Based on past experience, this study will generate comments from conservatives on many blogs telling lies about how well our country compares in health care, in order to neutralize the real facts. They know that for most people, once they form a belief, it is almost impossible to change their beliefs, so they try to get their misinformation out first.
updated 10:20 a.m. ET, Mon., April 20, 2009
WASHINGTON - Twenty percent of Americans say they have delayed or postponed medical care, mostly doctor visits, and many said cost was the main reason, according to a survey by Thomson Reuters released on Monday.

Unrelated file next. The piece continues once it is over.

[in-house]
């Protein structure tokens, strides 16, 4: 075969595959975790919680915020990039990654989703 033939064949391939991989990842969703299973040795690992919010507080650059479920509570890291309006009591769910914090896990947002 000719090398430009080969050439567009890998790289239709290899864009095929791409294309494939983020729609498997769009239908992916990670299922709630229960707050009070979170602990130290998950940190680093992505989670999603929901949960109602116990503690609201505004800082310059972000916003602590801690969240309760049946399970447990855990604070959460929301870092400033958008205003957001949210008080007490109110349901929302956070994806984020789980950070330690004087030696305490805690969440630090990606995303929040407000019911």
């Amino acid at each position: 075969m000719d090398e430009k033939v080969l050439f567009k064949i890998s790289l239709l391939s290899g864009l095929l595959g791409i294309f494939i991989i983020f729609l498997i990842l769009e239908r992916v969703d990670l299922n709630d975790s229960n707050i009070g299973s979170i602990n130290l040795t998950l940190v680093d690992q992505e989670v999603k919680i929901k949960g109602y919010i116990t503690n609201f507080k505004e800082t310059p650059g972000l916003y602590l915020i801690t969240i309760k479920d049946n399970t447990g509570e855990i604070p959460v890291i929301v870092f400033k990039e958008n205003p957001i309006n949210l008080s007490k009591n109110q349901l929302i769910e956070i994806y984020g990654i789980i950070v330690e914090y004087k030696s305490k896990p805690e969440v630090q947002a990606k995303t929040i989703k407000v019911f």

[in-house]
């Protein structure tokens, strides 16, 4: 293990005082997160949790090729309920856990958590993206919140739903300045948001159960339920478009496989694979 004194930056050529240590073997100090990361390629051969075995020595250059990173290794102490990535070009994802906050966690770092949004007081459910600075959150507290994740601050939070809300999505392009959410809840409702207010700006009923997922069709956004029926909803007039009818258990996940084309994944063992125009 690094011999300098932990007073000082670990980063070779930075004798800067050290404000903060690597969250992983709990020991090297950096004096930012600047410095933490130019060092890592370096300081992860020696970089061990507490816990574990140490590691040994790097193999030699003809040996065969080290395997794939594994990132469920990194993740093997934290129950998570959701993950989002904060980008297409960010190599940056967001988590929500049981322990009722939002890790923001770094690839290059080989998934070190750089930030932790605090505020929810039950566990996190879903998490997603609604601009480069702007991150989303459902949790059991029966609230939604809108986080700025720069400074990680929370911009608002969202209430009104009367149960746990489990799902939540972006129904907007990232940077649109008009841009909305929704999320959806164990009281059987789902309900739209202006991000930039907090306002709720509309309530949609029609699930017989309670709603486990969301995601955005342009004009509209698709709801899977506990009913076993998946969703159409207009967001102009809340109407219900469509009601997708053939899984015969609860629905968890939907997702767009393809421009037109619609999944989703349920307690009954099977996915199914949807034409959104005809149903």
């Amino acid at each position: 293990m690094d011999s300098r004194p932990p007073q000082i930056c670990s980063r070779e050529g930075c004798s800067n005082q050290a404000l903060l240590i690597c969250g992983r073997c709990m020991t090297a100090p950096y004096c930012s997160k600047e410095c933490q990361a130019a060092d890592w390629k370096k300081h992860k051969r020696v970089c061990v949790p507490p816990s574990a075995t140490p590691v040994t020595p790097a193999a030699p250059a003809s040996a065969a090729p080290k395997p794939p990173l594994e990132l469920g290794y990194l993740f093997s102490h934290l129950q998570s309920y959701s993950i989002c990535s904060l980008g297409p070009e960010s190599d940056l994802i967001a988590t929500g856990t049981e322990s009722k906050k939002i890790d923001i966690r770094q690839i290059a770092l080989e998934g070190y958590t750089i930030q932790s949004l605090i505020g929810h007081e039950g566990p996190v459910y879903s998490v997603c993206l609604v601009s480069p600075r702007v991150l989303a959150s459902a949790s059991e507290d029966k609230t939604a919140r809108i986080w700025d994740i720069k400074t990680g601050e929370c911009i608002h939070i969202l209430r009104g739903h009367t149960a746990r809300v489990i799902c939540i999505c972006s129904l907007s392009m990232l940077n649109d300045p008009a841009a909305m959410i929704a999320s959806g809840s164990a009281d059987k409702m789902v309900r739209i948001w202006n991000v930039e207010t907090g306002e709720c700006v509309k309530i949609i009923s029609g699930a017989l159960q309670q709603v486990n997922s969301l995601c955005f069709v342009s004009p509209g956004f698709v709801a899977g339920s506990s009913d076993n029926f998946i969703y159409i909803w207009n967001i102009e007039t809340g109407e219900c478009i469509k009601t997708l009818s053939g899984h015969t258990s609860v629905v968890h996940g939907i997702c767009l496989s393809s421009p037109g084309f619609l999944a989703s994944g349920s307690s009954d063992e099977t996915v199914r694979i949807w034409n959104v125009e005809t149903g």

That figure is up since 2006, the last time the question was asked on the survey, when 15.9 percent of people said they had postponed or canceled medical care in the past year.
"The results of this survey have serious implications for public health officials, hospital administrators, and healthcare consumers," Gary Pickens of the Healthcare division of Thomson Reuters, who led the study, said in a statement. "We are seeing a positive correlation between Americans losing their access to employer-sponsored health insurance and deferral of healthcare."
Pickens and colleagues found the percentage of households with employer-sponsored insurance declined to 54.6 percent in 2009 from 59 percent in early 2008. The percentage of adults covered by Medicaid, the state-federal health insurance plan for the poor, rose to 14.5 percent in 2009 from 11.9 percent in 2008.